And twenty years ago, on the morning of this very day, 16 April, I had also prayed all alone by the bed side of my dying mother. It was before nine in the morning. I had come as soon as the morning Eucharist had been celebrated. When I had completed my chaplet, I saw my dear mother wave her arm. It was a great gesture to bid me farewell till we meet again. Praise God!

If ever there is a prayer we can all say, it surely has to be as simple as these five words: Jesus, I trust in You!

Simple faith. That is all our Lord asks from us. Total trust. And why not, since He is our God of mercy and compassion.

Jesus, I trust in You!

When the going gets tough

Interestingly this is a familiar phrase – when the going gets tough. So what happens? Persevere, says the optimist. Plod on, says the one who still has the strength to do so. What about us? It all depends on what the issue is, perhaps. I am in the midst of climbing a mountain with a group of young people. The moutain is the faith journey. So many at this time are on the way and they, if I may say so, are going through tough terrain.

I recall my own faith journey and thank God for having brought me thus far. I am still on the way. I am still plodding on. Praise God!

Whenever I recall the time I was struggling, and it was in the initial stage after my conversion, I had to struggle with many issues. Being a neophyte then, I found myself thrown into the deep end of a pool. There was no question of not trying to stay afloat. There was no question of not trying to seek help and yet, that was the hardest part. It seemed easier to just give up.

And I have to confess that that was exactly what I said aloud to a priest. He was unruffled. All he did was to point me to a short passage in scripture and advised me to read and reflect. What were the words of God?

Luke 9:57 – 62 – Hardships of the apostolic calling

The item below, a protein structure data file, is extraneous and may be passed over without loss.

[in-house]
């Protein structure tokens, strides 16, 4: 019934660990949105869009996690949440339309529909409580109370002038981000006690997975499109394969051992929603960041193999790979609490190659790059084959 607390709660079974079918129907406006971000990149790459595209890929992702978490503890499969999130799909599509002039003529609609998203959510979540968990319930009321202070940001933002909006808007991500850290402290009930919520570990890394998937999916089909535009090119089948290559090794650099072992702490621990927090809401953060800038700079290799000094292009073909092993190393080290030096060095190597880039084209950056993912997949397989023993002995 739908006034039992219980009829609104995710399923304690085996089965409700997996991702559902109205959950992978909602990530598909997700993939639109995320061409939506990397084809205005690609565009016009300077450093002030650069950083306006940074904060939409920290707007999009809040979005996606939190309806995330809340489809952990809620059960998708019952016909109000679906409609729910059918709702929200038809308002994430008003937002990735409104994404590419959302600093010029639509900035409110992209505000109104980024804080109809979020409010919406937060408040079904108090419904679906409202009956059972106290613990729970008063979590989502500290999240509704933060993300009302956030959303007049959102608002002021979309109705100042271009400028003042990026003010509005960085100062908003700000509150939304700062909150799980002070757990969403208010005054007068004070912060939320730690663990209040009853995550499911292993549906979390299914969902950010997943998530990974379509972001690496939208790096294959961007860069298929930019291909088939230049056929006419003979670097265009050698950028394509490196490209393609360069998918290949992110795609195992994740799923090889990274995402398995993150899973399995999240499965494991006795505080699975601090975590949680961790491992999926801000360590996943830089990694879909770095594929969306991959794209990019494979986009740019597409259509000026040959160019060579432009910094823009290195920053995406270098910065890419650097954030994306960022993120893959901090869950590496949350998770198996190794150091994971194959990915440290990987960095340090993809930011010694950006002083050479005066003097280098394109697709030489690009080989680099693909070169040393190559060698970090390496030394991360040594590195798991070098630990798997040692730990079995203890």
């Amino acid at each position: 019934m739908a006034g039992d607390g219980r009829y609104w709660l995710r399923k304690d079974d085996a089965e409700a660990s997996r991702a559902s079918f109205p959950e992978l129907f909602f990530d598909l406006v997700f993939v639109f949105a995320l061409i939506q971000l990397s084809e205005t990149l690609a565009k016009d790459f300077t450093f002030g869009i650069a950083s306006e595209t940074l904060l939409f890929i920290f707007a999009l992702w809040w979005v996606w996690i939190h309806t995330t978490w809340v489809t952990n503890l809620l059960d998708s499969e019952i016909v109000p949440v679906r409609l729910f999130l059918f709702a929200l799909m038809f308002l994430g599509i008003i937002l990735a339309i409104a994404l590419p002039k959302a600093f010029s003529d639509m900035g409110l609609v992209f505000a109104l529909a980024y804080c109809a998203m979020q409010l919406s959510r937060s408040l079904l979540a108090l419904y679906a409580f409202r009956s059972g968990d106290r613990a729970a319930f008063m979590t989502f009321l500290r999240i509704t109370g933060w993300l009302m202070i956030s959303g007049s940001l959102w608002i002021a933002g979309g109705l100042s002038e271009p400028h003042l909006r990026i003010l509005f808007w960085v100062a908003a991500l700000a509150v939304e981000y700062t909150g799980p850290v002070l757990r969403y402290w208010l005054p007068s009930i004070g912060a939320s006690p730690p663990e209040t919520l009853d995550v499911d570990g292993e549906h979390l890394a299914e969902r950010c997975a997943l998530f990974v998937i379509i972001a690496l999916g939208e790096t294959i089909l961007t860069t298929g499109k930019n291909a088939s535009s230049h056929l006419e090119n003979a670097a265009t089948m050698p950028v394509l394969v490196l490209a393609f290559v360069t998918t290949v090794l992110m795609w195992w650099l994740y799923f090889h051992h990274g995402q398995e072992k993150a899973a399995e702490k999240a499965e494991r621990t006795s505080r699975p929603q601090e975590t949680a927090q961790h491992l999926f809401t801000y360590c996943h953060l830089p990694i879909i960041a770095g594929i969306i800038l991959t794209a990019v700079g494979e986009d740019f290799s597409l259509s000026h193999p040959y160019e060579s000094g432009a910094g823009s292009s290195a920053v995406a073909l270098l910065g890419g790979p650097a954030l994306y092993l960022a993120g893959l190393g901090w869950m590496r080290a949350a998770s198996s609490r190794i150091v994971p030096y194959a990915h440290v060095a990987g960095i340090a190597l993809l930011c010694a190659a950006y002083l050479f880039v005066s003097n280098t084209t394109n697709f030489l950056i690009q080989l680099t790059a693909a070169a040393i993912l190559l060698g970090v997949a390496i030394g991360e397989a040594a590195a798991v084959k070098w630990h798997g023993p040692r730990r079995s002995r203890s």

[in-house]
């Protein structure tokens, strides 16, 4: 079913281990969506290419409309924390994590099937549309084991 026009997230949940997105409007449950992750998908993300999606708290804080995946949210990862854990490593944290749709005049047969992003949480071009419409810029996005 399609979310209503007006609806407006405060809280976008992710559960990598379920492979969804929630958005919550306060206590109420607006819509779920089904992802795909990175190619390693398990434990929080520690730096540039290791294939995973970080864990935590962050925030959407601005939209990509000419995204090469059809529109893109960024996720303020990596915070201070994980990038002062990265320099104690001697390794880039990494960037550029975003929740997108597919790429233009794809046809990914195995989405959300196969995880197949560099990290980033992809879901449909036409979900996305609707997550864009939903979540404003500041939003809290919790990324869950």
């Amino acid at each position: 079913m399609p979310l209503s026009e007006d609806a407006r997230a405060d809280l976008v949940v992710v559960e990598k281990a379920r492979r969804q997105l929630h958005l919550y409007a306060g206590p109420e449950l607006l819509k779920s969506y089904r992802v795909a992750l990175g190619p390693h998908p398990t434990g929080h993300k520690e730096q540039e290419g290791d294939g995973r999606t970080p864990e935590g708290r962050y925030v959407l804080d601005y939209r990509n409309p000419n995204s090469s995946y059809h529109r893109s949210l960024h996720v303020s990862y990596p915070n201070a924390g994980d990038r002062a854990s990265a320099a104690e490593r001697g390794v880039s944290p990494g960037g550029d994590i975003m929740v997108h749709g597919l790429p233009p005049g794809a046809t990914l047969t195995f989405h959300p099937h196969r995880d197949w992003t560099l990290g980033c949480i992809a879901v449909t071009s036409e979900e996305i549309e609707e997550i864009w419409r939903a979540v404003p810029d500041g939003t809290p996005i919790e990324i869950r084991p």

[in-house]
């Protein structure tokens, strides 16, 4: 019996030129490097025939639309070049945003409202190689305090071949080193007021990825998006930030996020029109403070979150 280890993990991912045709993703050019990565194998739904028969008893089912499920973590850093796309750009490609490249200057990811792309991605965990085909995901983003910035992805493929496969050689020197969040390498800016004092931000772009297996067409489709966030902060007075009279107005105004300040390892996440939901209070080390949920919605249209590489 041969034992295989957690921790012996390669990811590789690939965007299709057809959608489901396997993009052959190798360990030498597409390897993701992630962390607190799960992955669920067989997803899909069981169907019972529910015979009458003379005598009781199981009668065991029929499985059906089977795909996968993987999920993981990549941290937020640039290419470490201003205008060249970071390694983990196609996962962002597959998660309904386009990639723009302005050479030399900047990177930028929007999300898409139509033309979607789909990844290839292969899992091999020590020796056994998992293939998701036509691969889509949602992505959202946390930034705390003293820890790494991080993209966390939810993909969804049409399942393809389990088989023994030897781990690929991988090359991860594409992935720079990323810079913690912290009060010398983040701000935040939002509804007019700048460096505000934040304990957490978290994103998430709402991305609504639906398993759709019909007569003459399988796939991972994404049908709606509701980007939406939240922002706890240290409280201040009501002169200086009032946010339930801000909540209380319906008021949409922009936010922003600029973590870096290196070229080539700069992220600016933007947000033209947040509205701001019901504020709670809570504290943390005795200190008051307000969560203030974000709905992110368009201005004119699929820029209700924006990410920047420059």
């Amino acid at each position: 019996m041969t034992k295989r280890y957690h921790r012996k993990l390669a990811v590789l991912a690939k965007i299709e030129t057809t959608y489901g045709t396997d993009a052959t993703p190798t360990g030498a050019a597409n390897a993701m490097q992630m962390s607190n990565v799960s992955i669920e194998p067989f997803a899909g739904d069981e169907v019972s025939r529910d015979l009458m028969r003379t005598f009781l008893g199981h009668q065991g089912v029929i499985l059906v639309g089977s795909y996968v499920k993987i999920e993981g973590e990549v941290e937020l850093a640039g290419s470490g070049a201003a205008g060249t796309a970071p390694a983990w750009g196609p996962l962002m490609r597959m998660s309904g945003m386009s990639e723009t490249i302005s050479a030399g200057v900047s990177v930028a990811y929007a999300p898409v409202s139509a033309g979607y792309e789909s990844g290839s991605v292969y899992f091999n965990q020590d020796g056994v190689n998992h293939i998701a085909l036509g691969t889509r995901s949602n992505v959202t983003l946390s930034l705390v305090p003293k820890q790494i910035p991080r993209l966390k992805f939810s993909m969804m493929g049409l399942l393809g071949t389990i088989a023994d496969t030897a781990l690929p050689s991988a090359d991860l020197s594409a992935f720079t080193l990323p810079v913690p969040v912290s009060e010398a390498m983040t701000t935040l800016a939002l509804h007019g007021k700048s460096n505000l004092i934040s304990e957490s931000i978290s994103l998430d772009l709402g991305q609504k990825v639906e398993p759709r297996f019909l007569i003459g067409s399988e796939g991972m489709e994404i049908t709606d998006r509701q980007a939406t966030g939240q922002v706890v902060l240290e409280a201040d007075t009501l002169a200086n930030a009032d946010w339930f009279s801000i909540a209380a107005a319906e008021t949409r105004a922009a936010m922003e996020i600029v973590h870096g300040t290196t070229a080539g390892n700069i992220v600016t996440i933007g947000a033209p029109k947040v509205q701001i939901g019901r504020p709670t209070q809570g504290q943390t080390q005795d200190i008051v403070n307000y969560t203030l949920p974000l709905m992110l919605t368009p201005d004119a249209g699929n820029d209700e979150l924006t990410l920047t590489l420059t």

What touched me then, and these words are still in my heart today, is verse 62 itself: Jesus said to him, ‘Once the hand is laid on the plough, no one who looks  back is fit for the kingdom of God.’

I like to give this sharing to my youth group. Plod on. Persevere. It is worth it. Fight the good fight. Seek the grace and it will be given to you. Praise God!

Mary Mother of God

O Mother, we come to you and place our trust in you. Pray for us. Pray for the world.

This night I am filled with a sense of Melancholia. . . not all things are right in this world.

Sad news prevail. Bad forecasts have been given. Unemployment. Health care costs are ridiculously high. Marriages do not last.

Yes, there seems to be just bad news.

But Mother, I am not going to focus on the bad news. I have handed them over to you.

Now my eyes are on your beautiful face. You look at us and you just love us.

You love us in our struggles. You love us in our pain.

You also love us as we run to you, confident that you will intercede for us most powerfully.

Dearest Mother, in a Thanksgiving Mass this night, I  heard about the shepherds who hurried to adore our Lord Jesus.

He is Emmanuel, God with us. So we too desire to run to Him and fix our eyes on Him.

May we have the simplicity and the spontaneity to do so. We hurry, we hasten, we want to see Jesus!

We want to adore the King of kings and the Lord of lords.

Abba Father, we cry out to you, confident that you hear us. We run to you, and you open your arms to embrace us.

We are your children. We need your love, your peace, your joy.

Abbe Father, we love you!